By Samson Echenim
- NSC, terminal operators, urge Customs to act
The Nigerian Shippers’ Council (NSC) and seaport terminal operators have again called on the Nigeria Customs Service to fix scanners lying comatose at the country’s seaports.
Speaking to business a.m. on the sidelines of the 2019 stakeholders appreciation night, Hassan Bello, executive secretary of the NSC said the 100 percent physical examination on cargoes currently being done by the Customs at the seaports was hindering smooth and seamless trade at the ports and making Nigerian ports far less competitive than ports of neighbouring countries.
Also, Vicky Hastrup, chairman of Seaport Terminal Operators Association of Nigeria (STOAN), who noted that the annual Nigerian Shippers Council stakeholders appreciation night had become a major rallying point for maritime operators to accelerate the growth of the sector, took her spot at the event on Thursday to express the pains of port concessionaires concerning the dead scanners and the perennially gridlocked Apapa and Tin Can Island ports access roads in Lagos.
Several cargo scanning machines inherited from Destination Inspection (DI) service providers are currently lying in comatose at Nigerian ports. The country’s customs service has said the scanners were inherited in bad shape and could cost a fortune to repair. However, no efforts have been made by the service to repair just one of the scanners, or acquire a new one.
Bello said the way imports are processed at the port, with Customs doing physical examination of containers remained a potential source of corruption at the port, insisting that automation of port processes remained the way to go.
“It takes five minutes to examine a container and pass it when we have scanners. It is five hours when we do physical examination. So, which one is better? At every stage there has to be some level of automation to reduce physical contacts when doing business at the port. Human interface or contact is a source of corruption and delay,” Bello said.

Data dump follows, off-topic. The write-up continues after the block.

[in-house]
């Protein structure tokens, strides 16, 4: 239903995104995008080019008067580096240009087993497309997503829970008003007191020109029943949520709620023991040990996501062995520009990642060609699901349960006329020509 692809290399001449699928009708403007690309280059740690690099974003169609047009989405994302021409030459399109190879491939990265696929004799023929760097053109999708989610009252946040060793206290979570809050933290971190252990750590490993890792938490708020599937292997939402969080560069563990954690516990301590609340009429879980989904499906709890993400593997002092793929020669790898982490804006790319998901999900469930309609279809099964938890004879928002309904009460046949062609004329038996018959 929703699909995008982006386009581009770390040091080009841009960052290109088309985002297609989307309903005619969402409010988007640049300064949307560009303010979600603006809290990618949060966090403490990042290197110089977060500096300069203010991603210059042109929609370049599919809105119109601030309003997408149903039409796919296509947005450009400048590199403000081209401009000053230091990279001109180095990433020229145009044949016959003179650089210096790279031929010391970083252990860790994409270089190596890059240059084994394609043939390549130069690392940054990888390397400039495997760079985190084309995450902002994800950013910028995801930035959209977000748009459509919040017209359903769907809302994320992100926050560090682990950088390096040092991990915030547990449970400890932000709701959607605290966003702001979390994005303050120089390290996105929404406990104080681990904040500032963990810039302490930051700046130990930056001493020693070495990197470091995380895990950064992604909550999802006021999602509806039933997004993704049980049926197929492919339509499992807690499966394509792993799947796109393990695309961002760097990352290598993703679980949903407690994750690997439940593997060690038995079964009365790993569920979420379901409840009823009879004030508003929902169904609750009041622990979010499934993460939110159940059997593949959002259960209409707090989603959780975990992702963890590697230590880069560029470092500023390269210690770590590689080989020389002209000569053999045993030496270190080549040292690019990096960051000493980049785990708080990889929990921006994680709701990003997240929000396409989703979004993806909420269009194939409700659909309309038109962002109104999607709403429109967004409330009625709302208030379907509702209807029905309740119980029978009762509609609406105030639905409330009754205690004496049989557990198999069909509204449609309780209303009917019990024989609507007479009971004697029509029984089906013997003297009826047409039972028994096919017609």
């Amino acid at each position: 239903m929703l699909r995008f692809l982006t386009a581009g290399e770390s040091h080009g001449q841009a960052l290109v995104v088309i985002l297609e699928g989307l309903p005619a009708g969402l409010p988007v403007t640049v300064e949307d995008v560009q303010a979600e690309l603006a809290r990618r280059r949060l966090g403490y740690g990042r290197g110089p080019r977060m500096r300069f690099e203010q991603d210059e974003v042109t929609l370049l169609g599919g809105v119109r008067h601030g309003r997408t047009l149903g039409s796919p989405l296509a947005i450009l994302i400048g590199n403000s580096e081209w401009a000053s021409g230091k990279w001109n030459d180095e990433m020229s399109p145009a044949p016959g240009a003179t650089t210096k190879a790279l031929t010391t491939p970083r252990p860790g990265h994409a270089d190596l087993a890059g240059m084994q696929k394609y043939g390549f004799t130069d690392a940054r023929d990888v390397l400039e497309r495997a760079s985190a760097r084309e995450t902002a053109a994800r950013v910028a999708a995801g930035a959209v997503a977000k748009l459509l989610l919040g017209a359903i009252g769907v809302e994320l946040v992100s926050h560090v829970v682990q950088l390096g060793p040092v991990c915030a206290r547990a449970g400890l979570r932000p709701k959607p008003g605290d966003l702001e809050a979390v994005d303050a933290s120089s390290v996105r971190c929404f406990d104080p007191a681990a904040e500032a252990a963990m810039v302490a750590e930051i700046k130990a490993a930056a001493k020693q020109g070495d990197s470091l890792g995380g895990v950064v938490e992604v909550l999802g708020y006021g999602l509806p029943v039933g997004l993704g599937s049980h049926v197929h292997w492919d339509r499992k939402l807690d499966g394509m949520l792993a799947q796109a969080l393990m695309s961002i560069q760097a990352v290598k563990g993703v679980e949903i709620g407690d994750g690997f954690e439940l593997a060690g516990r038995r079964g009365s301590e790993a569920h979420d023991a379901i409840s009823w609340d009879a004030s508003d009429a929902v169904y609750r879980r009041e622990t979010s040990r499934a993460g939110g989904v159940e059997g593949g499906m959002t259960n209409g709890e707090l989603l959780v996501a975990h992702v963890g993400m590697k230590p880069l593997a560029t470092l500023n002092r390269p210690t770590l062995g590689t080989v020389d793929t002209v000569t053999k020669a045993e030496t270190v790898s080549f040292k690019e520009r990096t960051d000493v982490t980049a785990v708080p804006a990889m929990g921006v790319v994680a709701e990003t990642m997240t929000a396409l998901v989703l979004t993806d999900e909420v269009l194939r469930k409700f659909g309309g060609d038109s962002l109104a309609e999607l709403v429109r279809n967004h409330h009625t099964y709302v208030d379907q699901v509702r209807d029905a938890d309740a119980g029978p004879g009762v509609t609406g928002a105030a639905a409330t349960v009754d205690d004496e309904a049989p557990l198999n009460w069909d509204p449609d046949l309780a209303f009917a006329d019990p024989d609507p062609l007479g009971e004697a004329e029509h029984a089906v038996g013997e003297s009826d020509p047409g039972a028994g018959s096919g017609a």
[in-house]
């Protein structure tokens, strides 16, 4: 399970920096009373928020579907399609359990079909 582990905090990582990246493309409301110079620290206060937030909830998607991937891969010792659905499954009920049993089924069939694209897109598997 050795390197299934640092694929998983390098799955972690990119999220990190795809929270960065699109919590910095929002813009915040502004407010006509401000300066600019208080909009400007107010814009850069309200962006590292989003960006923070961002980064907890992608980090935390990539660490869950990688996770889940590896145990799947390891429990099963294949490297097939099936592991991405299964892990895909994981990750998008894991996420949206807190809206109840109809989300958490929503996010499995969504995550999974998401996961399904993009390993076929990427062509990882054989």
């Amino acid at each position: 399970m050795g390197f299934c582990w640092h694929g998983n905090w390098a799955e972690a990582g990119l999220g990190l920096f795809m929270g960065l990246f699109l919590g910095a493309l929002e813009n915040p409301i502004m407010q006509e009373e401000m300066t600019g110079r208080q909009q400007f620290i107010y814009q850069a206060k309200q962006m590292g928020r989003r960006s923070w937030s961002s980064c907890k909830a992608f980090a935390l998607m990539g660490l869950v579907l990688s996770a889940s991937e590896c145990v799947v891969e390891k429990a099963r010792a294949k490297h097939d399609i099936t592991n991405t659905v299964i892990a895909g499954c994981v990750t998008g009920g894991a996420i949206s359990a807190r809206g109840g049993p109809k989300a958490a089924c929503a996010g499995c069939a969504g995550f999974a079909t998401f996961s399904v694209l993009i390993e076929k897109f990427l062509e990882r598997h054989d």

The Shippers Council boss also said the council would keep pushing for digitalisation of all other aspects of port operations.
He said, “Physical interference also breeds inefficiency. We want a situation where there is central payment system on the platform. A shipper can be at his office and clear his cargoes at the port. The Federal Government has embraced automation. Ultimately, we are going to have the cargo tracking note (CTN) and the international single window, which is a one-stop shop where all these transactions can be conducted. It is open and transparent, so that there will be no leakages of government revenue; there will be no cheating and no under-declaration and no concealment of cargo.”
Speaking earlier at the event, Hastrup, STOAN chairman, also called on the federal government to fix the scanners at the ports across the country, noting that lack of scanners at the port and poor port roads had eroded gains of port reforms embarked upon in 2006.
She, however, applauded President Muhammadu Buhari’s push to fix the railway and roads.
Hastrup, who is also the executive vicechairman of ENL Consortium, concessionaire of Terminals C and D at Apapa Port said, “I want to use this opportunity to call the attention of the Federal Government to the challenges affecting the ports. The maritime industry has such a huge potential to generate revenue for the federal government if the right policies are made and enforced. So, the government must accord it full attention.
“Cargo clearing process at our ports, where containers are checked one by one is causing a lot of issues at the ports. There are no scanners and this is not good for a modern port. The Customs have also not auctioned overtime cargoes.
“This is causing congestion at the port and it does not serve the best interest of the government. The NSC should engage the Customs to find a way to auction them. Some cargoes have stayed for five years at the ports.
“We have infrastructural challenges. Bad road has become the single biggest problem at Lagos ports and the story is the same at other ports, dilapidated roads linking to the ports
“Seaports access roads which have remained in permanent terrible state in the last 10 years had eroded the gains of port reforms in Nigeria, which we all worked so hard to achieve. I am aware that the federal government is working hard to fix roads. I am seeing the efforts of the honourable minister of transport to fix the rails, but for now, port users are suffering due to bad roads.”
Frontpage November 22, 2018